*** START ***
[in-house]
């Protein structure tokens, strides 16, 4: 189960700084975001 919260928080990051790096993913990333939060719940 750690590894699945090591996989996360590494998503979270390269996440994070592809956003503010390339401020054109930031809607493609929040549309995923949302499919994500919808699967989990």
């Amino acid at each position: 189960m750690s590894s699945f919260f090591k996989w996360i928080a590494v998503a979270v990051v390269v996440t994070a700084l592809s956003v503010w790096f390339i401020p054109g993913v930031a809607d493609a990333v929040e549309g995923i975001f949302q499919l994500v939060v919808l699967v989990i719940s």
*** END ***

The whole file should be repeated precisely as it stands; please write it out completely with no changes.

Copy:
[in-house]
């Protein structure tokens, strides 16, 4: 189960700084975001 919260928080990051790096993913990333939060719940 750690590894699945090591996989996360590494998503979270390269996440994070592809956003503010390339401020054109930031809607493609929040549309995923949302499919994500919808699967989990």
């Amino acid at each position: 189960m750690s590894s699945f919260f090591k996989w996360i928080a590494v998503a979270v990051v390269v996440t994070a700084l592809s956003v503010w790096f390339i401020p054109g993913v930031a809607d493609a990333v929040e549309g995923i975001f949302q499919l994500v939060v919808l699967v989990i719940s």